Together with Tom Coughlin, whom the Giants hired in 2004, Manning helped usher in a new era of Giants football that saw two Super Bowl championships in 2007 and 2011, and which saw Manning never miss a game due to injury for the team.

“It was an honor and privilege to coach Eli, and to go through the wonderful and magnificent moments that he and his teammates provided for all of us in the world championship ‘07-‘08 and ’11-’12 seasons,” said Coughlin, the Giants head coach until 2015.

“The New York Giants, flagship franchise of the National Football League, have four world championships You have four trophies sitting there. You have (Phil) Simms, you have (Jeff) Hostetler, and you have Eli for two. Eli Manning not only is the quarterback on those great teams, but he is the MVP of the Super Bowls.

"You talk about a guy that’s great to coach, focused every day, took tremendous pride in preparing, practice, had a great sense of humor, was a cynic in the locker room. But the guys loved him, and they loved him for it, and they played for him. The guys that had the opportunity to play with him know what it’s like to be with a guy with as much talent, as much grit, as much determination. Here goes the retirement of a great, great football Giant."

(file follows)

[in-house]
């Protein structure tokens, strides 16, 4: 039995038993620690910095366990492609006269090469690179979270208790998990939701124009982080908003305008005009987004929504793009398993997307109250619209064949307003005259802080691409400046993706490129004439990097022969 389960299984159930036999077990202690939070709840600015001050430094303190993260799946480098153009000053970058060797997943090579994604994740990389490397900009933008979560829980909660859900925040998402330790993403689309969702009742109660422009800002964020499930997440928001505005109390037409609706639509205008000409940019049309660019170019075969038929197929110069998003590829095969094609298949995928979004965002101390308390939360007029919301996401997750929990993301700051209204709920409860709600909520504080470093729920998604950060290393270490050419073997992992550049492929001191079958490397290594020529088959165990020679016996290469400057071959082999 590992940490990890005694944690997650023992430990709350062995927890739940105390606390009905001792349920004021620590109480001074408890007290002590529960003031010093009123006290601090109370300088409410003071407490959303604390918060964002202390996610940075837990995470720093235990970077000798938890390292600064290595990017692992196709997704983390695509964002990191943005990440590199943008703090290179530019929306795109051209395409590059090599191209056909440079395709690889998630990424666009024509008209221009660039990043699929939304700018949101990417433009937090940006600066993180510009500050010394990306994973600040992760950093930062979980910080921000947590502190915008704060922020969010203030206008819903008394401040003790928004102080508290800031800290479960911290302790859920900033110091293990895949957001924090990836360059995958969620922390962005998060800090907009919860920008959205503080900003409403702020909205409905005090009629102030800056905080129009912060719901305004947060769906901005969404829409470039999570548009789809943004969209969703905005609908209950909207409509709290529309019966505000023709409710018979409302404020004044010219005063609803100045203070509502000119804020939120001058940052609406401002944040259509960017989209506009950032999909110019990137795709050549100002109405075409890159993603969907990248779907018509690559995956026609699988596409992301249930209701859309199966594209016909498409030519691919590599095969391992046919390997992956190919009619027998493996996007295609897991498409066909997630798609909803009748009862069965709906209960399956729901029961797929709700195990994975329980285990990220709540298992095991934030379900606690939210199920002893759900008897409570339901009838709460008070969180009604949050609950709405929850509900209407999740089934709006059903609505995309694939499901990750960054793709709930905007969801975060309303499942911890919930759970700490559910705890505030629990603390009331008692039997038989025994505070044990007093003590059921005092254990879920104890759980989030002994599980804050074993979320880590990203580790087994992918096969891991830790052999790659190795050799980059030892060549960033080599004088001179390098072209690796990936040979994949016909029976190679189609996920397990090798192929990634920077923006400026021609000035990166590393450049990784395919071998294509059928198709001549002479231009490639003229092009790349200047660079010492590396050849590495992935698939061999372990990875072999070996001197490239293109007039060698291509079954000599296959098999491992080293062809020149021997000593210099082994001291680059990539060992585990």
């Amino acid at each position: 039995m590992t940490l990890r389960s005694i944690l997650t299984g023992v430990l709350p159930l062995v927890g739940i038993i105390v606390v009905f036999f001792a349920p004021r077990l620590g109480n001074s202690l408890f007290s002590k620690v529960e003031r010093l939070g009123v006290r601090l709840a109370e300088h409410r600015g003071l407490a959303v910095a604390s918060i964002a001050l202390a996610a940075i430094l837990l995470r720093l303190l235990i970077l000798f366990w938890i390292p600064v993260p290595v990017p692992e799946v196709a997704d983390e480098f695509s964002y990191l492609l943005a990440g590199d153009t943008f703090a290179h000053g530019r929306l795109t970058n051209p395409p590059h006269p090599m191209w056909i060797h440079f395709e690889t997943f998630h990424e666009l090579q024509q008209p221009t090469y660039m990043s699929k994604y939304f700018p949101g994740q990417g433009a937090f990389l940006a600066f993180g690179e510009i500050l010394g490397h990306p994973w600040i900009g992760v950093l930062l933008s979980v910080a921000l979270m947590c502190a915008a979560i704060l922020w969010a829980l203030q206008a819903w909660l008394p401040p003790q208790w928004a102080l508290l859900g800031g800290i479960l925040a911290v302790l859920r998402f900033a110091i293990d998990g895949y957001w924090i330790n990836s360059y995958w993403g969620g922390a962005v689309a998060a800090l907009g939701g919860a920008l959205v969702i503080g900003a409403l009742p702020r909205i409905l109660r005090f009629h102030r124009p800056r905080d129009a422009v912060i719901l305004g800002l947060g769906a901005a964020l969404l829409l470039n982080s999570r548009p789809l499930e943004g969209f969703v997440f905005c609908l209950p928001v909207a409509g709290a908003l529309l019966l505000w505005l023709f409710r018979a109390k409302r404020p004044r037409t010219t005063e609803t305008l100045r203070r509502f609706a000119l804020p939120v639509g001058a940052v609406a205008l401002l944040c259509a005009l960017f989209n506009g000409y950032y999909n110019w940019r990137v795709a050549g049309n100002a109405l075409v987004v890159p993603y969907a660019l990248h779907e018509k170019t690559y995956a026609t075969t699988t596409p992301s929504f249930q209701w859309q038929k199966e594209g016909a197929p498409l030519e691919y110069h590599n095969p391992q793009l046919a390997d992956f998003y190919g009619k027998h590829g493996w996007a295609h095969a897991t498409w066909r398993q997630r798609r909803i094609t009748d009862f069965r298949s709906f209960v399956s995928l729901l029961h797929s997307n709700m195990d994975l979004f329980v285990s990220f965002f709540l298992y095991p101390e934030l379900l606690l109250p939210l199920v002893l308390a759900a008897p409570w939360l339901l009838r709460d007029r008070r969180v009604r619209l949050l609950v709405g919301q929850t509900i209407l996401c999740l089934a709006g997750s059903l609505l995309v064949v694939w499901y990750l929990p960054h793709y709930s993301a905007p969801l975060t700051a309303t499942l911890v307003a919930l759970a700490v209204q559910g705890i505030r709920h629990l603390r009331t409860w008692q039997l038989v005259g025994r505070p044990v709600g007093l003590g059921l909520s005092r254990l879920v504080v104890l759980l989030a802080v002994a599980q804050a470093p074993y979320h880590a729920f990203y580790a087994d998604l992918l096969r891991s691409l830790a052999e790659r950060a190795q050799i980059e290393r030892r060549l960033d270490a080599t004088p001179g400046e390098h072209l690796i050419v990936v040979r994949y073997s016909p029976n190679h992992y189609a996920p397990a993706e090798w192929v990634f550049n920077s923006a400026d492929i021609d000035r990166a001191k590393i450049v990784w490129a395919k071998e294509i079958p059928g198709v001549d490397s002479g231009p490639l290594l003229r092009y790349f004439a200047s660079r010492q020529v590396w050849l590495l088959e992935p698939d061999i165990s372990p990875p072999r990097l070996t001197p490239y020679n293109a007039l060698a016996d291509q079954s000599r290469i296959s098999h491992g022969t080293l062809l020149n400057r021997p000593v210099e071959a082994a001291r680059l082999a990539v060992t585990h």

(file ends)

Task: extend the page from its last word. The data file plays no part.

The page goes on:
Manning, the holder of nearly all of the franchise's passing records, is also the longest-tenured member in franchise history, having played for a team-record 16 seasons and 248 games, including the postseason.